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ERIC Number: ED513660
Record Type: Non-Journal
Publication Date: 2009
Pages: 154
Abstractor: As Provided
Reference Count: 0
ISBN: ISBN-978-1-1096-0893-9
Alien Contact. Examining the Influence of Teacher Mathematics Knowledge for Teaching on Their Implementation of a Mathematical, Augmented Reality Curricular Unit
Mitchell, Rebecca Noelle
ProQuest LLC, Ed.D. Dissertation, Harvard University
This paper reports on findings from a five-teacher, exploratory case study, critically observing their implementation of a technology-intensive, augmented reality (AR) mathematics curriculum unit, along with its paper-based control. The unit itself was intended to promote multiple proportional reasoning strategies to urban, public middle school students. The participants were select via purposeful sampling with 2 scoring highly, 2 low, and 1 medium on a measure of mathematical knowledge for teaching (MKT). The researcher used lesson transcripts, observation field notes, and teacher electronic journals, along with pre-/post-interviews and pre-observations/surveys to explore the influence of teacher mathematical knowledge on their implementation of the unit and to examine differences in implementation between the AR and board game control versions of the unit. More specifically, the researcher focused on whether teacher MKT or technology-based materials influenced the types of adaptations teachers made to mathematical task structure, general quality, and mathematical quality. In terms of technology, there was less mathematical substance and there were more adaptations to task structure and mathematical task quality during the AR implementations, which no discernible patter for general task quality. For MKT, the paper highlights the case of low-scoring teacher Ellen whose implementation demonstrated lower mathematical quality than the higher-scoring teachers which aligns with what the mathematics education research would predict. However, she devolved task cognitive demand less often and used student thinking more often than the higher-scoring teachers, which is inconsistent with existing research. In the final piece, current benefits and limitations of using AR to teacher mathematics, along with next steps for the work are presented. [The dissertation citations contained here are published with the permission of ProQuest LLC. Further reproduction is prohibited without permission. Copies of dissertations may be obtained by Telephone (800) 1-800-521-0600. Web page:]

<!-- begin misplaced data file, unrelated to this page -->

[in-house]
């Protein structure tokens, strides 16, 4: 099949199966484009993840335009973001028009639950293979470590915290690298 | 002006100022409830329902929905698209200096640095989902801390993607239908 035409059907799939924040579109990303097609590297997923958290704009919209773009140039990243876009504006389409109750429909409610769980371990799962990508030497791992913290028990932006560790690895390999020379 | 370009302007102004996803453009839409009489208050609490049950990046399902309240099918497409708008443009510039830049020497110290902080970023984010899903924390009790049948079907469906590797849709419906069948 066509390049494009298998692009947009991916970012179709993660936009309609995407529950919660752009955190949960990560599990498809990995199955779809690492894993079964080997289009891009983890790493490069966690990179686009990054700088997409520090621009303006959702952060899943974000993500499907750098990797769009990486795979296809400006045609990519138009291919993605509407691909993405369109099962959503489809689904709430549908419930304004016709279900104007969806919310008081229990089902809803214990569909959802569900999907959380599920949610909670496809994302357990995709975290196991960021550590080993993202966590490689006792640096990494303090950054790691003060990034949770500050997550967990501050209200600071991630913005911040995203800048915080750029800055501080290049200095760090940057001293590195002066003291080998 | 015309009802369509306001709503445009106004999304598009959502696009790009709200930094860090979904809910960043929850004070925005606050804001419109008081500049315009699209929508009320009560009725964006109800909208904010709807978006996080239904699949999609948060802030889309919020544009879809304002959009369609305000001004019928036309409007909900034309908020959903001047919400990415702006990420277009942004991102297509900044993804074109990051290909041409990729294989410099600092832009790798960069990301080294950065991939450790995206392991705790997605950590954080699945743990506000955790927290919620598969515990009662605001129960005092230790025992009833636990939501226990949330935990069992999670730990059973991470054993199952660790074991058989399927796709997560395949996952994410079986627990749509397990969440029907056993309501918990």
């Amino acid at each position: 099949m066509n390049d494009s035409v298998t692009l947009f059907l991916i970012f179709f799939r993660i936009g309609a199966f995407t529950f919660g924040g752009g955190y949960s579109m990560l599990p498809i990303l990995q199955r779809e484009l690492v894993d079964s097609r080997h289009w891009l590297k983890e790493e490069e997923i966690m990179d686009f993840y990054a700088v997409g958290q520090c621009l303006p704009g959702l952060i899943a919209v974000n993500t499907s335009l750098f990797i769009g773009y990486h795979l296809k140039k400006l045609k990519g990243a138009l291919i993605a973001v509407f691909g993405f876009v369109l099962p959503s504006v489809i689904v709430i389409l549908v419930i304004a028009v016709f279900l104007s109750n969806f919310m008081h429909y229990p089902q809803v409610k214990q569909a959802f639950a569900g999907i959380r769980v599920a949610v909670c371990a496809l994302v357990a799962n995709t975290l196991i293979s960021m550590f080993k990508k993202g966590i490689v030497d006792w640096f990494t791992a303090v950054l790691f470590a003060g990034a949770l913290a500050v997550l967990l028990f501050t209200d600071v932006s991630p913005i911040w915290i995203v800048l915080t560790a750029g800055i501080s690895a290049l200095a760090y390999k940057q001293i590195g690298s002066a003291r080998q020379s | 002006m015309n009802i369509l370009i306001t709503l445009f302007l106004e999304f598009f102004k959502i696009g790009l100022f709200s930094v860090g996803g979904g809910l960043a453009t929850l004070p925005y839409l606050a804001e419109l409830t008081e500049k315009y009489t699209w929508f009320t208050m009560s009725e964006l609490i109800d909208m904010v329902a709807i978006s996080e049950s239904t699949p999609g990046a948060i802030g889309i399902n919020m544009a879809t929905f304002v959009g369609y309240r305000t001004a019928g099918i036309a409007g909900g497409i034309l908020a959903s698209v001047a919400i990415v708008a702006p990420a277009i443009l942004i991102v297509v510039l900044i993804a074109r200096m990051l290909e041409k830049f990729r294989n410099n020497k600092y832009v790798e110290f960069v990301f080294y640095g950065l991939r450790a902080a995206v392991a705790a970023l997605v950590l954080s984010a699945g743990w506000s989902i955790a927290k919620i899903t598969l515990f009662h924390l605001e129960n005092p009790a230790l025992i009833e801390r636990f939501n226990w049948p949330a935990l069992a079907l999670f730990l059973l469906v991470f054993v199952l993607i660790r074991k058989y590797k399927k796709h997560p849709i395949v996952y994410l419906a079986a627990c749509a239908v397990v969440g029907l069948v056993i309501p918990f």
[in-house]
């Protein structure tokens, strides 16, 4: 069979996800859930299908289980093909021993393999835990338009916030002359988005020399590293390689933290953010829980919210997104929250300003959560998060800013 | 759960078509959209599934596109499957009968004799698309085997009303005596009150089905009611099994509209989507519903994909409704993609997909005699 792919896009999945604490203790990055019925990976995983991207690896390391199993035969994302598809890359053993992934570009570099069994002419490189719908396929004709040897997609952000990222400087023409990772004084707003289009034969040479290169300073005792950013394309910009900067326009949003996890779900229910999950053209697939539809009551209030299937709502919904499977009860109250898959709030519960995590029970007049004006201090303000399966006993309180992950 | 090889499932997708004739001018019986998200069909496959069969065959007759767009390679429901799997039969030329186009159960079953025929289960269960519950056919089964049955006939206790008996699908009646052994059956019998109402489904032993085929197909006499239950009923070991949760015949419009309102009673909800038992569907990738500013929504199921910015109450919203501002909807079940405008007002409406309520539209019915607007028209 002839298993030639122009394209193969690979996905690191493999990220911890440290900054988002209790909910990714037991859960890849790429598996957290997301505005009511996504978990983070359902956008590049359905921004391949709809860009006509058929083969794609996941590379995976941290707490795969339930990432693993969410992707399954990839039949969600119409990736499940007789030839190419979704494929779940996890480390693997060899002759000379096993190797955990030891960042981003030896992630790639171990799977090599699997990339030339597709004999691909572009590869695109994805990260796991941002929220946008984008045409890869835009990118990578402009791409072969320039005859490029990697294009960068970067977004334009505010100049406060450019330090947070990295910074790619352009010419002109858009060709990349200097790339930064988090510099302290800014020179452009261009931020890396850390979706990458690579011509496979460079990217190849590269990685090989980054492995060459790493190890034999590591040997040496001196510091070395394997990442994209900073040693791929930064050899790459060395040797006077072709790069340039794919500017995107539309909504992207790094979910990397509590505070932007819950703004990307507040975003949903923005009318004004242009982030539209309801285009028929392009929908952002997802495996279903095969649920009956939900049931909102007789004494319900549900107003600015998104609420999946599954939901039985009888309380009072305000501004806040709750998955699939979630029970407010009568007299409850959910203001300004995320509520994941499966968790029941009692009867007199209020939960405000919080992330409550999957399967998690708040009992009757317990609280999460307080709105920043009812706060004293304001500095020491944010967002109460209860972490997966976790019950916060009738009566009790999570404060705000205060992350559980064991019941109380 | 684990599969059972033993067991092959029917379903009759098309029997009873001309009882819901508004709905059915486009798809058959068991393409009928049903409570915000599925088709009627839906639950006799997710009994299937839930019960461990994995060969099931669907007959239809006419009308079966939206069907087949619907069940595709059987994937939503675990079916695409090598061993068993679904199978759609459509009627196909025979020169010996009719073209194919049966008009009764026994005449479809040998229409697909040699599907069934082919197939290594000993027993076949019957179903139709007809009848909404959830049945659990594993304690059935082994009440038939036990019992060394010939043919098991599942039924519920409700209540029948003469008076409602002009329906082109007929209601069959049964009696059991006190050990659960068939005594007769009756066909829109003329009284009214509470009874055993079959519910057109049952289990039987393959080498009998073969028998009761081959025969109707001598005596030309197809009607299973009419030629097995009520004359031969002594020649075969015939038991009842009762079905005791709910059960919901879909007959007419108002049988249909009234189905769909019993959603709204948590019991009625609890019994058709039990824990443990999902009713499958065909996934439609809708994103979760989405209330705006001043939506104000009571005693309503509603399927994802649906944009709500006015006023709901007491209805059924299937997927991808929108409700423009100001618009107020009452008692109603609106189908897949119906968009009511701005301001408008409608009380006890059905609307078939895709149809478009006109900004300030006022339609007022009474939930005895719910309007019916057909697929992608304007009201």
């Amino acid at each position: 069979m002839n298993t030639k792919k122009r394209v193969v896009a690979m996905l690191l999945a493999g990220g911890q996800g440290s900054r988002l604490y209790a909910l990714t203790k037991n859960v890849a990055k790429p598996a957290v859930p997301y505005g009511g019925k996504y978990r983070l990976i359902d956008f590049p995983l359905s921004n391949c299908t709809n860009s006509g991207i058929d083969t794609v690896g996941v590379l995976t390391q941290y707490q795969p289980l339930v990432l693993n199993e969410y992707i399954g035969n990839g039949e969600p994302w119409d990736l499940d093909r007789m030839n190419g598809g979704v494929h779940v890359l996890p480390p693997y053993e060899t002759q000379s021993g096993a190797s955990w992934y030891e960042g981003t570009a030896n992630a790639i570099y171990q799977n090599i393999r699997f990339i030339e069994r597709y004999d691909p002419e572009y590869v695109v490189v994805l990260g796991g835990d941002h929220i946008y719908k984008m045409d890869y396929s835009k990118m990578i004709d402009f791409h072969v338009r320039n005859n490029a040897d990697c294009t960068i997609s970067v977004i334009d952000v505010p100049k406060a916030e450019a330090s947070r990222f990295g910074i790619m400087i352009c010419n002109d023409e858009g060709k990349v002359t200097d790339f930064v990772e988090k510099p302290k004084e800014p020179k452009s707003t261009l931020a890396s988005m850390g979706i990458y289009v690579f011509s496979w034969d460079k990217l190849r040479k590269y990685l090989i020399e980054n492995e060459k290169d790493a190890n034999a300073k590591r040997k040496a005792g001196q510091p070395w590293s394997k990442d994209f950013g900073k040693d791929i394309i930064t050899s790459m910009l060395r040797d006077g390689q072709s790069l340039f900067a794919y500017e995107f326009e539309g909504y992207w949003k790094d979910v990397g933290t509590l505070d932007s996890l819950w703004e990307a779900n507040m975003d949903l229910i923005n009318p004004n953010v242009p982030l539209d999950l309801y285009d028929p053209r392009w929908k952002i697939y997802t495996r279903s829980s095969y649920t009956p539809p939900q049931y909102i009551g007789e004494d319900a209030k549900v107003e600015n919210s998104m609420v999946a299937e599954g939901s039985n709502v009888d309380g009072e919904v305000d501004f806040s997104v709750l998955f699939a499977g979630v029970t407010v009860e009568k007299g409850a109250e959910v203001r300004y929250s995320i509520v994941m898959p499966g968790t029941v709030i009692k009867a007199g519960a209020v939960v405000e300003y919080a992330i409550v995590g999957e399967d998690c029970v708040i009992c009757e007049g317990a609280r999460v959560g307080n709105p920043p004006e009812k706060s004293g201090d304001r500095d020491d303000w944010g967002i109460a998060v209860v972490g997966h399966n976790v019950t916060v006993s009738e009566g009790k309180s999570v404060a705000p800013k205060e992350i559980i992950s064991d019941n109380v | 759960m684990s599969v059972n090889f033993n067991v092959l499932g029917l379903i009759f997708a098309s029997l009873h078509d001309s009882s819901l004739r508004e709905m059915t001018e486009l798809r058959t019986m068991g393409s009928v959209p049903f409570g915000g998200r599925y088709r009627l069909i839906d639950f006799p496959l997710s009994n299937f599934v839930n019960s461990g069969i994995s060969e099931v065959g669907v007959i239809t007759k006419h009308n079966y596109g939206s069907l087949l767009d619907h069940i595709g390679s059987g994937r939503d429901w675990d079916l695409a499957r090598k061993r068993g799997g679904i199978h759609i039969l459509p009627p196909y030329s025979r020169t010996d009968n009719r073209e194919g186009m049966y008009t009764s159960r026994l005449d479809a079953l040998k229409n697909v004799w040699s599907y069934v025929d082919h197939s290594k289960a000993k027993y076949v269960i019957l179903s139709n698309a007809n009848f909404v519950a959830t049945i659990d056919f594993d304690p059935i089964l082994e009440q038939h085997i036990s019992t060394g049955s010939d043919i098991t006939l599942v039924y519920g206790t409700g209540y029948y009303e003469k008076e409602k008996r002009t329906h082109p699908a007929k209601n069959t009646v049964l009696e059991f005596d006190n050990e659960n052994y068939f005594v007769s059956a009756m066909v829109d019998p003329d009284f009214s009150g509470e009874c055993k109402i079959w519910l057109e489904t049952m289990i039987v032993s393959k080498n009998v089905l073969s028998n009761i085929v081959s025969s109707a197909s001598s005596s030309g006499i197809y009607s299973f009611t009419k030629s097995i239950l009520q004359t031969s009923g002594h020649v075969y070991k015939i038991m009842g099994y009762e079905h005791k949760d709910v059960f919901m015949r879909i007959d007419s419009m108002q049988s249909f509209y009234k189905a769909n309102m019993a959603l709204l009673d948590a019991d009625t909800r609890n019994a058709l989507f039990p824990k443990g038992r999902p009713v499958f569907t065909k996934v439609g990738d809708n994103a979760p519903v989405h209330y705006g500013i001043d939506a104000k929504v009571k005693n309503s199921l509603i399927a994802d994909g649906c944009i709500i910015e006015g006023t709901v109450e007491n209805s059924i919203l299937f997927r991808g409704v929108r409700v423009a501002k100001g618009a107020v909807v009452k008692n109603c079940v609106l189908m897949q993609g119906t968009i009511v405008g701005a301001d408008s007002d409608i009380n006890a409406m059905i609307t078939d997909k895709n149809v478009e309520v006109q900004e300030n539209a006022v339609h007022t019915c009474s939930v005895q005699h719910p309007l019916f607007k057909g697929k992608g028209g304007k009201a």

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Publication Type: Dissertations/Theses - Doctoral Dissertations
Education Level: Middle Schools
Audience: N/A
Language: English
Sponsor: N/A
Authoring Institution: N/A